Southwest Wake News

March 20, 2014

Apex wants to build senior center

Town leaders hope to expand the existing community center to build a two-story space for the growing population of senior citizens in Apex.

Beth Sears looked around the room and figured the rain kept away some of the participants of her Wednesday afternoon senior-adult yoga class at the Apex Community Center.

She was relieved to have the extra space. A full class, about 19 people, means there isn’t enough room for all the mats.

“Once you get on the floor and you are spreading your arms or swinging your legs, you can bump into people,” Sears said.

Space at the community center is an issue when it comes to scheduling senior programs, said Jessica Puckett, a recreation specialist for Apex.

The town’s population of adults age 55 and older grew from 1,660 to 4,697 between 2000 and 2010, according to U.S. Census data.

The Apex Community Center hosts programs for children, teens and other adults. With an influx of seniors, there’s not always room for everybody.

For the past two years, town leaders have considered building a senior center. Originally, they wanted to renovate the Tunstall House, which is on the town hall campus near the community center.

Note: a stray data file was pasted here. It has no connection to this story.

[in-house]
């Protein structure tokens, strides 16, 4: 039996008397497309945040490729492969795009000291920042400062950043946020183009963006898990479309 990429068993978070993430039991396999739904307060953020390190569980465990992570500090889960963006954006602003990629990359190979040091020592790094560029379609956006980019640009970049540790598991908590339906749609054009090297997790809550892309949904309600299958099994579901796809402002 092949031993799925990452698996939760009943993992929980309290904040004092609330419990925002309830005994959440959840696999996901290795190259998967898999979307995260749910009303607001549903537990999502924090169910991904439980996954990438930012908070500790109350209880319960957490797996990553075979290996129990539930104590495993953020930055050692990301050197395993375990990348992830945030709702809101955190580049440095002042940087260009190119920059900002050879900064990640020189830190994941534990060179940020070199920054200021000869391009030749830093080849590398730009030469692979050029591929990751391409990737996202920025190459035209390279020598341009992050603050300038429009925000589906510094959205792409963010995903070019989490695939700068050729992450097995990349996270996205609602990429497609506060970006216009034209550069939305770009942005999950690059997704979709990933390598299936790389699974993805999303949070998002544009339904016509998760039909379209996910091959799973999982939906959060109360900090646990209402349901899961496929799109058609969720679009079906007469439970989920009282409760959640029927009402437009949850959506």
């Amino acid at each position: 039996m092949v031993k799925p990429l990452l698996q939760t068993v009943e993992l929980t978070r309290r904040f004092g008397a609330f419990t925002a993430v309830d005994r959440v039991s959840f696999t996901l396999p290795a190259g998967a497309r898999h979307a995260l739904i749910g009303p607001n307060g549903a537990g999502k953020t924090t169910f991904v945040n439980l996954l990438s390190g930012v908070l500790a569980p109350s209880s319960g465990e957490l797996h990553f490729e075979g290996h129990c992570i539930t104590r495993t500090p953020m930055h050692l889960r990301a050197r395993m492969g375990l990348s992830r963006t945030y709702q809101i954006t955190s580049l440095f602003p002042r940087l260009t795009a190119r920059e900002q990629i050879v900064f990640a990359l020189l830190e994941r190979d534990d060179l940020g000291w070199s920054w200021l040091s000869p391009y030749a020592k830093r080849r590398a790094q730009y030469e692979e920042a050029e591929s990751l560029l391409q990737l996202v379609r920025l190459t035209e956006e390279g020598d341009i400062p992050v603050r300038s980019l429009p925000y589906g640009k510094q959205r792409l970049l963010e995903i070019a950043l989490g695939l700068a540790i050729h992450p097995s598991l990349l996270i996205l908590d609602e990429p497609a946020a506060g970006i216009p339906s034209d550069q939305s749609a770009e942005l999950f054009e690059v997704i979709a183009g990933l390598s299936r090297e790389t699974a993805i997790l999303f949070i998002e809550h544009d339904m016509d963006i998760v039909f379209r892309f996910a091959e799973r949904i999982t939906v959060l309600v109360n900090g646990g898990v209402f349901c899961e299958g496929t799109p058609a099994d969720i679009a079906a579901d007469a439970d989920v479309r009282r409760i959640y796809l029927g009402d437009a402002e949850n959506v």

Now the Town Council is looking instead to expand the existing community center. Members were presented with several options, including a one-story or two-story design, and they leaned toward a two-story building that would have room for future growth.

The conceptual design includes 21,000 square feet of offices, classrooms, a library, three multipurpose rooms, a kitchen, art studio and conference room.

The senior center and community center would be connected by a fully enclosed walkway.

Apex expects to spend about $2.8 million on the senior center, according to the town’s facilities plan. But funding for the project hasn’t been discussed.

Councilman Gene Schulze said building the addition is a better option than renovating the Tunstall House.

“I feel like we were putting a round peg in a square hole,” he said.

Town leaders agree it’s time for seniors to have their own space.

“We’ve been spending money on youngsters,” Schulze said. “We need something for seniors, too.”

Councilwoman Nicole Dozier said she was excited to see the designs that were presented during the council’s annual planning retreat earlier this month.

Dozier, who works with seniors in her job as a healthcare advocate for the N.C. Justice Center, said she wants to see some space set aside for agencies and nonprofit services.

“I don’t see it as just an activity center but also a place to connect seniors to resources,” Dozier said.

Now the council must find a way to pay for it all.

“It’ll come to a head during the budget (process),” said Mayor Bill Sutton.

In the meantime, Apex is doing its best to meet the needs of seniors through creative scheduling. Most senior programs are held during the day, while programs for other demographics are in the evenings.

That means seniors who work during the day can’t participate.

Classes range from Pilates and Zumba to Bingo and floral design. The town also hosts health screenings, support groups, seminars and field trips.


Related content



Editor's Choice Videos